A friendly journalist at Playboy, Chip Rowe, called me the other day about this reply that Paul Reubens (aka, TV's "Pee Wee Herman") gave to his magazine when asked about the 1991 arrest for indecency that virtually wrecked poor Pee Wee's career with the kiddies and their parents. Chip asked if I knew who might have been willing to testify among the Masters and Johnson staff on Pee Wee's behalf? I told Chip that I might have an idea, but the person I have in mind spoke to me in confidence for my book about Masters and Johnson and I couldn't reveal this person's name. I was really sorry to do that because the Playboy Foundation was very gracious to my book and Hugh Hefner consented to a very illuminating interview as part of the research. As my biography of Masters and Johnson recounts, Hefner is very proud of the financing that his foundation provided for the medical research done by Masters and Johnson, particularly at a time in the 1960s when government and academia shunned them. By the early 1990s, the Masters and Johnson clinic had virtually closed down, with Virginia in near retirement and Bill suffering from Parkinson's disease and winding down his medical practice. I'm virtually certain they wouldn't have testified for Pee-Wee. A former staffer who might have been willing to be called for the defense was an early source for mine in the research. I couldn't reveal this source without breaking my off-the-record promise. So unfortunately, I was no help in solving the Great Pee-Wee Mystery.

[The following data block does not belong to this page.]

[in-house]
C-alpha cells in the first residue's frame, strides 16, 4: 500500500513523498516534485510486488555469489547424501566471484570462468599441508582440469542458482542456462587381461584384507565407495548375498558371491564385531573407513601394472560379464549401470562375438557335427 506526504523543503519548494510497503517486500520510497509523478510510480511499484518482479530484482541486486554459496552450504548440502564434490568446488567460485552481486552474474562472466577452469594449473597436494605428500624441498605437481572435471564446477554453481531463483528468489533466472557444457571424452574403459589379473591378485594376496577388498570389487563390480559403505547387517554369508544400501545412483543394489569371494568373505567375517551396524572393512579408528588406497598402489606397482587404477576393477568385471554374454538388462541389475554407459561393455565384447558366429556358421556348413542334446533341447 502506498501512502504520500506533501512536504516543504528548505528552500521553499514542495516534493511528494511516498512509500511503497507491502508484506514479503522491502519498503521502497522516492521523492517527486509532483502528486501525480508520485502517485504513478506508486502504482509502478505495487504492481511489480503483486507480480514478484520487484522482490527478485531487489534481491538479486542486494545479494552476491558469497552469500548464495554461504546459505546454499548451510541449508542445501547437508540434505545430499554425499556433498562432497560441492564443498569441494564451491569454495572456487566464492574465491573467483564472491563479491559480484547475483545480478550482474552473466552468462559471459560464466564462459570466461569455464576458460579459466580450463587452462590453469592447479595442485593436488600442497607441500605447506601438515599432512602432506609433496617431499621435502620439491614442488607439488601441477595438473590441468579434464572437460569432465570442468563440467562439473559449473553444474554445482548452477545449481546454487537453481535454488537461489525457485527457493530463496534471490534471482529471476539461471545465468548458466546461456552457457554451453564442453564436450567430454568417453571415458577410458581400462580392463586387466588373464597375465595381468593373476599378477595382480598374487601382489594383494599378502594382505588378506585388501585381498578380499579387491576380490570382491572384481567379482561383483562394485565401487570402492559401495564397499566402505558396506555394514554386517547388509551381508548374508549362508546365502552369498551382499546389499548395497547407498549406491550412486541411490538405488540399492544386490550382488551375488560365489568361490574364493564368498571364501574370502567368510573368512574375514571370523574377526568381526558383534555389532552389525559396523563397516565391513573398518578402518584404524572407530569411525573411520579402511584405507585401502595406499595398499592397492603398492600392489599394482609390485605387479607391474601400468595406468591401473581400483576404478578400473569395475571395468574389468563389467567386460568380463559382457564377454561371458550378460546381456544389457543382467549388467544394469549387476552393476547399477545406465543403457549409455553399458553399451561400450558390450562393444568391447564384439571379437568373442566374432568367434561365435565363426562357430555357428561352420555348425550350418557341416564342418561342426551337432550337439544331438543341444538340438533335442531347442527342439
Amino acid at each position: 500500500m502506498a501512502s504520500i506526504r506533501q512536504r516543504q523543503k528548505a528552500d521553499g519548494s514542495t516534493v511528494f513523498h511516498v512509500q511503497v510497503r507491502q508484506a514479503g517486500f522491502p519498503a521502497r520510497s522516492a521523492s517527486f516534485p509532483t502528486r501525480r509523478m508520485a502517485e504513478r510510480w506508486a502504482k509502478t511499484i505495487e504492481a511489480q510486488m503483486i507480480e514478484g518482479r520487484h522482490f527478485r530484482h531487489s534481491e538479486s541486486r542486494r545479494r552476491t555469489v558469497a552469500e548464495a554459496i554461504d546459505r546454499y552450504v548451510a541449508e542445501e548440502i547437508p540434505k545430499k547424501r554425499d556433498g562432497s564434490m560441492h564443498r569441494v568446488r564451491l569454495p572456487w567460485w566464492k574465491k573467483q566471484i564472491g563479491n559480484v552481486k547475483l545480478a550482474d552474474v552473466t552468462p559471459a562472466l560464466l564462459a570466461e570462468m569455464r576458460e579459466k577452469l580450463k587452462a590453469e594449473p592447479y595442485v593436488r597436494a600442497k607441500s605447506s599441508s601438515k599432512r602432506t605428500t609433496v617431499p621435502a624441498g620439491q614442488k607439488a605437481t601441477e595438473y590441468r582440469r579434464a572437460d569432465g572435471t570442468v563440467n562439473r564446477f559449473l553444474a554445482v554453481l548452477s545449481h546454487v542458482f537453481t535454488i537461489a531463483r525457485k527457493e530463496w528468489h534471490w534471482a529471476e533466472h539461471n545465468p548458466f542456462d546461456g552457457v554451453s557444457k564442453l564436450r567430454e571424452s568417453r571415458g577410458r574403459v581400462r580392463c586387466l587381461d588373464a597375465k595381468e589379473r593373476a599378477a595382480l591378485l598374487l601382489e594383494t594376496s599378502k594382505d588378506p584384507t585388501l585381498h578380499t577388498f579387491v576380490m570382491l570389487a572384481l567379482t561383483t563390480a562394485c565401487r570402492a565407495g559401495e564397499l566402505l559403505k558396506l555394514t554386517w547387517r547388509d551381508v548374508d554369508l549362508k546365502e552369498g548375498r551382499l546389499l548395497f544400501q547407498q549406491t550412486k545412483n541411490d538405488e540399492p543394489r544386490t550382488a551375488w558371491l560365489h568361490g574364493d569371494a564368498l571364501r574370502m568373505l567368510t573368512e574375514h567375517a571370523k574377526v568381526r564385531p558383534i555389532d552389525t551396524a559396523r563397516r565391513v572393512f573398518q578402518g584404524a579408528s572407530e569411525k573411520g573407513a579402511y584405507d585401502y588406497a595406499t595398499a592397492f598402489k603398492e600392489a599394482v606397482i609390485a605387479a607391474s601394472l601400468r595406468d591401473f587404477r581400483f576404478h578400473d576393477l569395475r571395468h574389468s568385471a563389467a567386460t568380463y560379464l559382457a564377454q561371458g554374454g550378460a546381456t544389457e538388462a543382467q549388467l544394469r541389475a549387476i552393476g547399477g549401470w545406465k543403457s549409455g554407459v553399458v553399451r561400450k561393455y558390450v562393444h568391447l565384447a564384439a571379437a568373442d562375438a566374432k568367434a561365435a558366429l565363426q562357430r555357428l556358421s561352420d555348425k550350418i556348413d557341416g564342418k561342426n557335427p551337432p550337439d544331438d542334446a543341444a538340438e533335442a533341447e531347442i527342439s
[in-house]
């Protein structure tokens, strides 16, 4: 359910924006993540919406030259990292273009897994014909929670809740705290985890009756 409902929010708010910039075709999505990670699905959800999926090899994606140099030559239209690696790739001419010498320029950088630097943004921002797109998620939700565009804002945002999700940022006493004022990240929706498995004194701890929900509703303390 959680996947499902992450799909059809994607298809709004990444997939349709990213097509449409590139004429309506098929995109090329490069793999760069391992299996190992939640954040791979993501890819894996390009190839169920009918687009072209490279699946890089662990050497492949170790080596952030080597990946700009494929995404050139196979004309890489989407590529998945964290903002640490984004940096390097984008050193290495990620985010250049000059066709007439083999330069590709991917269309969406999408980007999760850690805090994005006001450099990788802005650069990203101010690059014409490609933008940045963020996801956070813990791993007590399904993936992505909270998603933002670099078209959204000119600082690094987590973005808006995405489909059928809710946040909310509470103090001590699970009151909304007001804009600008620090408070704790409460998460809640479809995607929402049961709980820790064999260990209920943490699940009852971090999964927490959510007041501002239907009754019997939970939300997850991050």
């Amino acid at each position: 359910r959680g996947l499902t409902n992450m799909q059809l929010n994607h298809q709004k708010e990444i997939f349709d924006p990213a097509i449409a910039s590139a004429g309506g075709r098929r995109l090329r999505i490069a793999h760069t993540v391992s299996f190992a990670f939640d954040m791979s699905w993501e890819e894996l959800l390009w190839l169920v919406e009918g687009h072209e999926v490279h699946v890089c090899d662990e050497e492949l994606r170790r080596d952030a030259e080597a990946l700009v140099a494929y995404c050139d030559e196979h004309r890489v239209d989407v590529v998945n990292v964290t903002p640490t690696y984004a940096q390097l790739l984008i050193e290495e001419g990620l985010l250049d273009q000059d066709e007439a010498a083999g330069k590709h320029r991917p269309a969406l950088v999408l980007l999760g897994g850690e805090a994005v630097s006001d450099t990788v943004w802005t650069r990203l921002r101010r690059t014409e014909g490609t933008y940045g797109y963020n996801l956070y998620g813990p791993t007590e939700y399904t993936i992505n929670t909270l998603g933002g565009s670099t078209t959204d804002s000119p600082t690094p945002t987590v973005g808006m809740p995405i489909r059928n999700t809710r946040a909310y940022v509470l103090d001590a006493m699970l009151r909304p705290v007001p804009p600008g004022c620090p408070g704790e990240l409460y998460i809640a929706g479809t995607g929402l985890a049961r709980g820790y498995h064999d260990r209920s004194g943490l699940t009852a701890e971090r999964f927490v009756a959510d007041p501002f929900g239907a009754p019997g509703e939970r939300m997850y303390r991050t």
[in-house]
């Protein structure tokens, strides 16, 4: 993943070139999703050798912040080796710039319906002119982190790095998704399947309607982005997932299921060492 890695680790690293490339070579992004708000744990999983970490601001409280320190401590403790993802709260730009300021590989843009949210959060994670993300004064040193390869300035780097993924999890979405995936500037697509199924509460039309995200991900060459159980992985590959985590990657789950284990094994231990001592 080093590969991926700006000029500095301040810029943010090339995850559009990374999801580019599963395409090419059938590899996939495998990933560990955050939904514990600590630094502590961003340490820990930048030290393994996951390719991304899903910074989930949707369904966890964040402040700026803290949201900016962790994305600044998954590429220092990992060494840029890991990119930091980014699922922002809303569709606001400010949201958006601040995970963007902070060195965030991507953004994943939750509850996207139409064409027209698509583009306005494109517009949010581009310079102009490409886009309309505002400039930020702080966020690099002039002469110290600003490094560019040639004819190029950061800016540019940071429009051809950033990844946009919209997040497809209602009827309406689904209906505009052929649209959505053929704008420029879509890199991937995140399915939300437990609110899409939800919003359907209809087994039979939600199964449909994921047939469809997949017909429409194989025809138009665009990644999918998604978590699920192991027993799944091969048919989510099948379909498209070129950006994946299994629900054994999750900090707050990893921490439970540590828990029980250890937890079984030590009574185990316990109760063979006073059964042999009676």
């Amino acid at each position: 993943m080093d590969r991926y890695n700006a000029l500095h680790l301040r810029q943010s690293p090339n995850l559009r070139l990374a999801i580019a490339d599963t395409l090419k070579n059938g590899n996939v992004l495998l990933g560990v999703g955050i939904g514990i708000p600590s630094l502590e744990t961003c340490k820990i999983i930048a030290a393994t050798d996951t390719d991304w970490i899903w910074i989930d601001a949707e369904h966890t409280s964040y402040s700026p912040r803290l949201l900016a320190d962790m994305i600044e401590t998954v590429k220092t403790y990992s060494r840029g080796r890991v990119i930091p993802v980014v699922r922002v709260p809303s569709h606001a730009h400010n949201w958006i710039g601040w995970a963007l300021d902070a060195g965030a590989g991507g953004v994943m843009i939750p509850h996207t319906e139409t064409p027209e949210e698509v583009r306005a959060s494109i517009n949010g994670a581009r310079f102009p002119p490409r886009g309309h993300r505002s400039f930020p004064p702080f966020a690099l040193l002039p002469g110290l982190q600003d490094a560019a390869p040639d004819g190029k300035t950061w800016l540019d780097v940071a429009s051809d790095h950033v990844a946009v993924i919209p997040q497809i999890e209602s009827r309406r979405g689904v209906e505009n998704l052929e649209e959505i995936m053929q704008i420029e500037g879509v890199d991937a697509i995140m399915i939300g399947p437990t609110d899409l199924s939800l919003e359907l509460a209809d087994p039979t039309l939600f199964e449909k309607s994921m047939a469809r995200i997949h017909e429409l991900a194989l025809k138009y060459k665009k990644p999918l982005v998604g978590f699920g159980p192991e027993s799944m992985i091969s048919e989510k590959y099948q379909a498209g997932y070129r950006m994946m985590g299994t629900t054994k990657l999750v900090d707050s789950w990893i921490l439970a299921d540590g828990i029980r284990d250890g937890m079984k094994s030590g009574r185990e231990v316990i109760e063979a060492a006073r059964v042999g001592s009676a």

Thursday, August 19, 2010

Newhouse: The Last Tycoon (But the First paperback!)

In The Guardian, Steve Fishman's profile of Si Newhouse is reprinted from New York magazine and mentions my book, "Newhouse: All the Power, Glitter, and Glory of America's Richest Media Empire and Secretive Man Behind It". And it's still available in paperback with an update!

Here's what Mr. Fishman writes:

" Sam was a newspaper man - Si didn't see much of him until he was old enough to visit the Staten Island Advance, Sam's first paper. By Sam's death in 1979, at the age of 84, he'd amassed a newspaper empire that stretched from Newark, New Jersey, up to Portland, Oregon - larger, by some measures, than that of William Randolph Hearst's. Both of Sam's sons were college dropouts who worked in the business from the age of 21. Sam tapped Donald, his younger son, to run the newspapers. Si was installed at Condé Nast - he finally became chairman in 1975. "Those who knew him well seem to think he trusted the judgment of his younger son, Donald, more than Si," writes Thomas Maier in his excellent biography, Newhouse.
It was clear what Newhouse's father thought of magazines; they were baubles, suitable for socially ambitious middle-aged ladies. Si, though, would ultimately prove his father wrong about the value of the magazines and about his talents.

Up in Canada, the Paperback of Masters of Sex Roars!


Tuesday, August 17, 2010

Translated by Admirer, Dr. Spock Is A Hit in China; Old Ben's Big in Beijing


Benjamin Spock not only influenced generations of American parents and their children. Now, a decade after his death, Spock's work is influencing China. As the Wall Street Journal reports, "A child-rearing book that has been a runaway success in China has this piece of advice: Listen to your child. That may not sound like revolutionary parenting advice, but as Yin Jianli, the book’s author has found, it has struck a chord with many Chinese parents as just that."